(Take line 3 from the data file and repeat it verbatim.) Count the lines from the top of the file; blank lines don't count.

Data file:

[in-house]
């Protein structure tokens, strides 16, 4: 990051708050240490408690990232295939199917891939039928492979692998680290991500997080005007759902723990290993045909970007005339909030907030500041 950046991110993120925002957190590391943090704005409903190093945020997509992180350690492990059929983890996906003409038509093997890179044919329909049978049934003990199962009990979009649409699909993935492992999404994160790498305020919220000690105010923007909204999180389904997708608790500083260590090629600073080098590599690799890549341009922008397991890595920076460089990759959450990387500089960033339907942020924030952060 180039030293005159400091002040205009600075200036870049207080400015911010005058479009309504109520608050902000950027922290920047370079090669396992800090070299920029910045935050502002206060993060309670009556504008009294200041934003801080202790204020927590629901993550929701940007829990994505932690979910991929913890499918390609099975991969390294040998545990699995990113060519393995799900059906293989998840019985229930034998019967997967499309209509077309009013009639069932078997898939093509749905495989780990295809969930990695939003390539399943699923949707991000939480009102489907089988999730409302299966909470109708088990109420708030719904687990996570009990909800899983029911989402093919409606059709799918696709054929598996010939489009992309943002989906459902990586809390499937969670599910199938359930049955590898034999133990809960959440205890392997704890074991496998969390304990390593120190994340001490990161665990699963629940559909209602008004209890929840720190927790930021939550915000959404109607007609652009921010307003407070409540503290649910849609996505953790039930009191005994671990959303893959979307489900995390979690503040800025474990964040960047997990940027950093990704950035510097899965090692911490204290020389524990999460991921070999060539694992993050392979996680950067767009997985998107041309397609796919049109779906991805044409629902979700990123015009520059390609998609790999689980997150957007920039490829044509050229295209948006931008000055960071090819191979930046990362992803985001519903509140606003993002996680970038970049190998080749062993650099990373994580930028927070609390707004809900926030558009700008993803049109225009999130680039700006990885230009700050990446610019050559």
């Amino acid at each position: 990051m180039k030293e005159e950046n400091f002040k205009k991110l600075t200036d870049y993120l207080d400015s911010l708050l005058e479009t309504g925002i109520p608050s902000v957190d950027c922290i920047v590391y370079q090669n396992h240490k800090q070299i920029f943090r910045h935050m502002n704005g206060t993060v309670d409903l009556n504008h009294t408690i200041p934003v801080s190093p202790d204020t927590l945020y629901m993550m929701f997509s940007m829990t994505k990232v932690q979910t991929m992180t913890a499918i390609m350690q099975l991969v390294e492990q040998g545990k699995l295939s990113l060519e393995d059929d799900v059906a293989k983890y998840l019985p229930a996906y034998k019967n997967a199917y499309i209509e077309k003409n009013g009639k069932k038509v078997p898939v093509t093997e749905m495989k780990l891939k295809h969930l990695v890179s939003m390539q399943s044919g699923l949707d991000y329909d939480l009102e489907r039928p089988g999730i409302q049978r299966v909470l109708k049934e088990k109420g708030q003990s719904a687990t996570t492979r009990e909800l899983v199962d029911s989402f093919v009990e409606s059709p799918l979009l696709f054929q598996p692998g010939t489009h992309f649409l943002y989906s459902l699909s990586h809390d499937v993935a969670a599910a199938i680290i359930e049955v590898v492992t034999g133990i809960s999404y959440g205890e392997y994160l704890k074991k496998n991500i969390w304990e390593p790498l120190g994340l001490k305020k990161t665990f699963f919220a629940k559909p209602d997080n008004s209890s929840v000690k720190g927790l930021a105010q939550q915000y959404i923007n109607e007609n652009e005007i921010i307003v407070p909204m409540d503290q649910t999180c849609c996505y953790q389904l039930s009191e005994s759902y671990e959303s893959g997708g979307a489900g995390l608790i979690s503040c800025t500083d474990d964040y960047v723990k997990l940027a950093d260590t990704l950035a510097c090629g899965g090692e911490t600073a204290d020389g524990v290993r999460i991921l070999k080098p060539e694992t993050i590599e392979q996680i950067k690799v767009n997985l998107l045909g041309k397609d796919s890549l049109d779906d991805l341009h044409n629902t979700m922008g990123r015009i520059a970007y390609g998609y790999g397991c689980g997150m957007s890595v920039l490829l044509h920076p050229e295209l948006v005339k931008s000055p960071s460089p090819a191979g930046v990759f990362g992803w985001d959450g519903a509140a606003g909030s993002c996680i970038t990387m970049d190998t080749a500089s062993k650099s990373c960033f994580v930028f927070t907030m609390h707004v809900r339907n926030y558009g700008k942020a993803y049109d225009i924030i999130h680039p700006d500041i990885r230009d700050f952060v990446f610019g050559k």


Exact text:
């Amino acid at each position: 990051m180039k030293e005159e950046n400091f002040k205009k991110l600075t200036d870049y993120l207080d400015s911010l708050l005058e479009t309504g925002i109520p608050s902000v957190d950027c922290i920047v590391y370079q090669n396992h240490k800090q070299i920029f943090r910045h935050m502002n704005g206060t993060v309670d409903l009556n504008h009294t408690i200041p934003v801080s190093p202790d204020t927590l945020y629901m993550m929701f997509s940007m829990t994505k990232v932690q979910t991929m992180t913890a499918i390609m350690q099975l991969v390294e492990q040998g545990k699995l295939s990113l060519e393995d059929d799900v059906a293989k983890y998840l019985p229930a996906y034998k019967n997967a199917y499309i209509e077309k003409n009013g009639k069932k038509v078997p898939v093509t093997e749905m495989k780990l891939k295809h969930l990695v890179s939003m390539q399943s044919g699923l949707d991000y329909d939480l009102e489907r039928p089988g999730i409302q049978r299966v909470l109708k049934e088990k109420g708030q003990s719904a687990t996570t492979r009990e909800l899983v199962d029911s989402f093919v009990e409606s059709p799918l979009l696709f054929q598996p692998g010939t489009h992309f649409l943002y989906s459902l699909s990586h809390d499937v993935a969670a599910a199938i680290i359930e049955v590898v492992t034999g133990i809960s999404y959440g205890e392997y994160l704890k074991k496998n991500i969390w304990e390593p790498l120190g994340l001490k305020k990161t665990f699963f919220a629940k559909p209602d997080n008004s209890s929840v000690k720190g927790l930021a105010q939550q915000y959404i923007n109607e007609n652009e005007i921010i307003v407070p909204m409540d503290q649910t999180c849609c996505y953790q389904l039930s009191e005994s759902y671990e959303s893959g997708g979307a489900g995390l608790i979690s503040c800025t500083d474990d964040y960047v723990k997990l940027a950093d260590t990704l950035a510097c090629g899965g090692e911490t600073a204290d020389g524990v290993r999460i991921l070999k080098p060539e694992t993050i590599e392979q996680i950067k690799v767009n997985l998107l045909g041309k397609d796919s890549l049109d779906d991805l341009h044409n629902t979700m922008g990123r015009i520059a970007y390609g998609y790999g397991c689980g997150m957007s890595v920039l490829l044509h920076p050229e295209l948006v005339k931008s000055p960071s460089p090819a191979g930046v990759f990362g992803w985001d959450g519903a509140a606003g909030s993002c996680i970038t990387m970049d190998t080749a500089s062993k650099s990373c960033f994580v930028f927070t907030m609390h707004v809900r339907n926030y558009g700008k942020a993803y049109d225009i924030i999130h680039p700006d500041i990885r230009d700050f952060v990446f610019g050559k």